Open Source everything: the new, new journalism.

Open Source everything: the new, new journalism.

16/10/11 | by admin [mail] | Categories: Conceptual, Philosophical

Several years ago, New Scientist published an article on CopyLeft and released it under a CopyLeft license.

In the ensuing discussion, I made a contribution where I suggest that a great many things could be released as 'Open Source' if we thought about how things were made, and what they were made from, you could open source a great many things to varying levels.

A film often discards a great many takes, even entire scenes and sequences. A film is also made from scripts, which under go several revisions. An actor makes choices about how to say a line. Producers about the team that makes the film. Casting decisions. A great many decisions.

Some of those decisions are easily unmade, in a sense, others are harder to unmake. An open source film could just present the constituent takes/scenes i.e. that which 'ends up on the cutting room floor', the decisions made when editing a film. Given that we have digital technology, these various scenes can be accessed from a Randomly Accessible device (non linear), and strung together in various ways, changing order or dropping certain scenes, adding others, choosing one taken over another.

Indeed that was something achievable fairly easily using 10 year old technology - a DVD player and a computer to chose and buffer scenes for smoother playback.

As far as I know, it hasn't been done.

A music single is much the same. Most music produced in the last 50 years has used a level of multi-tracking, and multiple takes. Sound engineering, mixing and production added over the top. Choices are made, source is included or excluded. Lyrics are varied, verses added and omitted, tracks included/excluded, faded in/out, loud or soft. Certain forms of music go further still, and play with individual samples and sounds, tweaking and reordering. These days a drum track is often composed of samples, stuck together, looped, manipulated, time corrected. Choices are made, source is included or excluded. Present the whole, and you have a remixers wet dream.

This has been done. And has invariably given interesting results.

What then of the piece that inspired it all? The magazine article itself. Again, choices are made, writers revise copy, editors edit. Things are stretched and shortened for commercial, even aesthetic reasons. Articles themselves are based on research. Indeed, it could be argued that the journalist's job is to take the raw research, and present it in nice magazine or newspaper sized chunks.

But why? One reason is technology. It is impractical, even impossible, to present all the raw research in a magazine. The raw research might represent several issues worth of words. Or it might include spoken interviews with people, which might be transcribed but certain nuances of speech are illy described with written words. And the large volume of disparate pieces from which a magazine article is born are not easily presented in a printed, paper, form.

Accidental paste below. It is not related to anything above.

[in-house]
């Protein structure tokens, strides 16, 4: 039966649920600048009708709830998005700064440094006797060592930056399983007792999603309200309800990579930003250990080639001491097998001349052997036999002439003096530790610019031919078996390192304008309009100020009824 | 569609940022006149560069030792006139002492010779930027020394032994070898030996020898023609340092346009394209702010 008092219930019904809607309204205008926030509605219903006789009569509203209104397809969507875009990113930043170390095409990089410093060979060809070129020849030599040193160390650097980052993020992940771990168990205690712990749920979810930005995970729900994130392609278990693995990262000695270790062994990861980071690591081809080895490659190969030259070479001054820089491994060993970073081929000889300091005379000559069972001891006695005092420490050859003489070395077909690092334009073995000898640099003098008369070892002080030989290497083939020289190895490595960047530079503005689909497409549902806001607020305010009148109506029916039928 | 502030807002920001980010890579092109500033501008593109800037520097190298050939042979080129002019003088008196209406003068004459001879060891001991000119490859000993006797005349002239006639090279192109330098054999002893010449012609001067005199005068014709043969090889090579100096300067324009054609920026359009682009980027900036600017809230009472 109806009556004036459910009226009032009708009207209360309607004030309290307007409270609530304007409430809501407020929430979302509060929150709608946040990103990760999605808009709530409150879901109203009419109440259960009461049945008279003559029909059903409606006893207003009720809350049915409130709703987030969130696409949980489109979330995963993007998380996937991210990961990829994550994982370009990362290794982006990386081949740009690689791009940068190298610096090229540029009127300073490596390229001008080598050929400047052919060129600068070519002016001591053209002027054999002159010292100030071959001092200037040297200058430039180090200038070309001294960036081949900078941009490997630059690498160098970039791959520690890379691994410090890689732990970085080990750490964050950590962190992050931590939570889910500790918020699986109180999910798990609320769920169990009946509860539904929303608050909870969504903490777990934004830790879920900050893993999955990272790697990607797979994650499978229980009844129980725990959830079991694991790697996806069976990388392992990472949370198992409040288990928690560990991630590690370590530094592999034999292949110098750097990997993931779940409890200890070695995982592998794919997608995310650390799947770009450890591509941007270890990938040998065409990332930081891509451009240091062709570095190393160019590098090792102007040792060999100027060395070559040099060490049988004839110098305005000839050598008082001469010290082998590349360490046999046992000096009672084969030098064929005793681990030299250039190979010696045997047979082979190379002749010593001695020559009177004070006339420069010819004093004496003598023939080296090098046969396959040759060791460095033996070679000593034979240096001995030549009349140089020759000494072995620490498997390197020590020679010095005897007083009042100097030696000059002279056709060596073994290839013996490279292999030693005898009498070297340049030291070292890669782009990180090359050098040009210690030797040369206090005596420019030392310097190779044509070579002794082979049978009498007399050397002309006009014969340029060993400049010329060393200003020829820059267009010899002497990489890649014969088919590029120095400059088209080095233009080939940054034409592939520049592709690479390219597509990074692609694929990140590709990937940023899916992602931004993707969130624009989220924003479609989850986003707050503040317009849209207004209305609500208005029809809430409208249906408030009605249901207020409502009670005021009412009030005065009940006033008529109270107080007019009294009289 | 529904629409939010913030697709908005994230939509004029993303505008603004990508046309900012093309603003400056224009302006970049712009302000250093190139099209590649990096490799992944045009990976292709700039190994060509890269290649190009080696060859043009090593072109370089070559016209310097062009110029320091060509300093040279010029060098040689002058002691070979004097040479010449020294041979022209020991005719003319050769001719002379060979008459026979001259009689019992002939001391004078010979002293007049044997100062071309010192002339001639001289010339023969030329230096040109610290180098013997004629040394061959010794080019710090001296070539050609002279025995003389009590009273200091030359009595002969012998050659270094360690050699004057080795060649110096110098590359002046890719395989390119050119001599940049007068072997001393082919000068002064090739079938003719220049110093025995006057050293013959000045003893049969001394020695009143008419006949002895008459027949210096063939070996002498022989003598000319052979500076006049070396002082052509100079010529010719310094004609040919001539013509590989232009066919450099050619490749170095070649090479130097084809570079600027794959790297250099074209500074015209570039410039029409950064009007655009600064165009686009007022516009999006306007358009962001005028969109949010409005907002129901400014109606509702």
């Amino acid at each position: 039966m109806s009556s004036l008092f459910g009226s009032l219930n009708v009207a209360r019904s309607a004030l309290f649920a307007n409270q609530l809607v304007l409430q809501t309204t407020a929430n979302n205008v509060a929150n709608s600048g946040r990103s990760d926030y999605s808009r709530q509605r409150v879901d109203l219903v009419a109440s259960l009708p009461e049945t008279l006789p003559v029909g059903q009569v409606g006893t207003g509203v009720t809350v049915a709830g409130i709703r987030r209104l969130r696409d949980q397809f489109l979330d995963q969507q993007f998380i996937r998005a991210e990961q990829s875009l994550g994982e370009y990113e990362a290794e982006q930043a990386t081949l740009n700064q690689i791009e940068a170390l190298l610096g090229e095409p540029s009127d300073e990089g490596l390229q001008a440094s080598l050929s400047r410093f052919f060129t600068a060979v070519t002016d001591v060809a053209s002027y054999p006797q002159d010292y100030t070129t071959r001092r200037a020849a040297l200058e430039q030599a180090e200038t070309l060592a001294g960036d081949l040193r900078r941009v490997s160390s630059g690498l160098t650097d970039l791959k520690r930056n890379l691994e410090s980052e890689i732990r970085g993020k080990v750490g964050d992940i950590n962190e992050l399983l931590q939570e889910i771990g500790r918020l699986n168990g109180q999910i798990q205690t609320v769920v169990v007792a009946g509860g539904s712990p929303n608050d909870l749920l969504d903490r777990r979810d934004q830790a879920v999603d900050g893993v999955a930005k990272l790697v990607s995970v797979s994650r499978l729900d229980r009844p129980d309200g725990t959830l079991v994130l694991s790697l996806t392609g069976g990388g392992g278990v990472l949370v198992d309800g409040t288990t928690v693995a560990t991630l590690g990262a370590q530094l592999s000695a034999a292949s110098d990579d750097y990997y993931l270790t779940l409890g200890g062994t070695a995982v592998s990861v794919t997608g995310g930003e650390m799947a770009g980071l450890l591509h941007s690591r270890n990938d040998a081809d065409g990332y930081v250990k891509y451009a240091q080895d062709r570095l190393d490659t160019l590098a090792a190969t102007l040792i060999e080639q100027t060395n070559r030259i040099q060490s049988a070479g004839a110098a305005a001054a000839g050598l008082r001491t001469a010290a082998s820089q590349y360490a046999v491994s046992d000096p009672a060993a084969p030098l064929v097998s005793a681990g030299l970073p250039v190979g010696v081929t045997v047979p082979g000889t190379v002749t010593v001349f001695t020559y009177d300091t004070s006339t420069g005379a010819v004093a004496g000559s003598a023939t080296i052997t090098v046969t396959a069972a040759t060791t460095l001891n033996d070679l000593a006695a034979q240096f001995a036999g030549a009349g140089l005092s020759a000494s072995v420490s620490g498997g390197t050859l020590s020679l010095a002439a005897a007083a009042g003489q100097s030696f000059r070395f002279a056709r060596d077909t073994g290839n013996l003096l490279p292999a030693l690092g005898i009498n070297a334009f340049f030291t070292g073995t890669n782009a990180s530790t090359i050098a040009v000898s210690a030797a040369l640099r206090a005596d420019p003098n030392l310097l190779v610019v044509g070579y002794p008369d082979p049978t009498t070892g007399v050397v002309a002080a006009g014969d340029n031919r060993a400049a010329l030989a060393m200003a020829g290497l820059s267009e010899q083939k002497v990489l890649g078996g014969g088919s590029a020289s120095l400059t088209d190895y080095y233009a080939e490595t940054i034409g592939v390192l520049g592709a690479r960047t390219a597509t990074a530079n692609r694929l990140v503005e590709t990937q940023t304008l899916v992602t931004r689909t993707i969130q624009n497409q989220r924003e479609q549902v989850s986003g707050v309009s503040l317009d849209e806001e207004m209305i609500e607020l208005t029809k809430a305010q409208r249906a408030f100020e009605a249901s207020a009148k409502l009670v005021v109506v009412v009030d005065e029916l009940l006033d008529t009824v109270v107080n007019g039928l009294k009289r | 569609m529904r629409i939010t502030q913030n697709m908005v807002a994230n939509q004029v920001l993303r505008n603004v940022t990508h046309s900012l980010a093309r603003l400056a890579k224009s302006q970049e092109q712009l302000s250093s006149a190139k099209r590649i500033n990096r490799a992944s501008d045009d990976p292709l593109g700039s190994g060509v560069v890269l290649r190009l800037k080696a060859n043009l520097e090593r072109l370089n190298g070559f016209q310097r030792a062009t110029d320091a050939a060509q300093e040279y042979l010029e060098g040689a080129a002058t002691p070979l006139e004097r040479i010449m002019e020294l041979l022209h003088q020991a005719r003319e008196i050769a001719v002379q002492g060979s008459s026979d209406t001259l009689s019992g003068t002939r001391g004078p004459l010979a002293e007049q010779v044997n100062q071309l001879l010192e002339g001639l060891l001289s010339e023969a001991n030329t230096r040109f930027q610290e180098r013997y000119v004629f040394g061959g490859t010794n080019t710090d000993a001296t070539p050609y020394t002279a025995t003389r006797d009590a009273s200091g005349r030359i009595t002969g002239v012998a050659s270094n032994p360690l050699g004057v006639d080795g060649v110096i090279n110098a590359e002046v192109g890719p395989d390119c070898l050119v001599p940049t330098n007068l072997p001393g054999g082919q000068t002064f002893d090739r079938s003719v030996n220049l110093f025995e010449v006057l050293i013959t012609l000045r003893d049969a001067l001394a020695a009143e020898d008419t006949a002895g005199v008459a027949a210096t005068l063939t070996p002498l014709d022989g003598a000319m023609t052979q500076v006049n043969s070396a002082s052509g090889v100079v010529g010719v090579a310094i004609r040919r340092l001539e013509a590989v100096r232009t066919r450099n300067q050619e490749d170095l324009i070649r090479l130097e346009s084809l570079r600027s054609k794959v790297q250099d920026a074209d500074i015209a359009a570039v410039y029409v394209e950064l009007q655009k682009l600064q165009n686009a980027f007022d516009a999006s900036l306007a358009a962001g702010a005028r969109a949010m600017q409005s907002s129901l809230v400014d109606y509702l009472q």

This is stuff that the web excels at. The typical volume of data for one article is near trivial in web terms, where websites might run to several orders of magnitude greater than the proverbial Encyclopaedia Britannica (which was once the unit of measurement for such large amounts of data). Multimedia is not a problem, you can include text or audio or video or still photos or interactive diagrams or games… you see my point. And HyperText allows this to be presented in a way that the 'old media' really can't do. A reader can make decisions of their own about which way to follow the data.

In this world, journalism is about collating information and making it accessible. The truth is the readers to discover.

It turns the philosophy of the "New Journalism" on its head. Where the journalist was integral to the arbitration of truth, and subjectivity was so strong that it lead the new journalism movement to embrace it fully, this new new journalism allows the reader to be presented with largely the same wide gamut of raw research that the original journalist had, but could not publish.

Yes, decisions are still made, and some are hard to unmake like which questions to ask in an interview and the order to ask them, and indeed who to interview in the first place, realising that the choices once made will affect what follows.

Interactivity can go some way to presenting this all in a new way. Text can be revised, new data added, interviewees might make further direct contributions to 'the article' once it is published. And of course, the article is never published in that original sense, printed and fixed as a record forevermore.

And, if the article is released as copyleft, then it becomes part of a greater whole. Others can link to it, refer to it, take it apart and put it back together in a different way. Emphasise different part. The subjectivity is diminished further, as the article is no longer the sole work or responsibility of the original author/s.

In this paradigm, the work of Wikileaks (outside of political considerations) makes more sense. They are releasing the raw source. It is up to the audience to find the truth. Wikileaks is not sitting there as the arbitrator, picking and choosing, weaving a narrative to connect it all for us, presenting it in an easy to digest 500 word editorial. They've left that work to others. The web, due to its linked nature, allows this.

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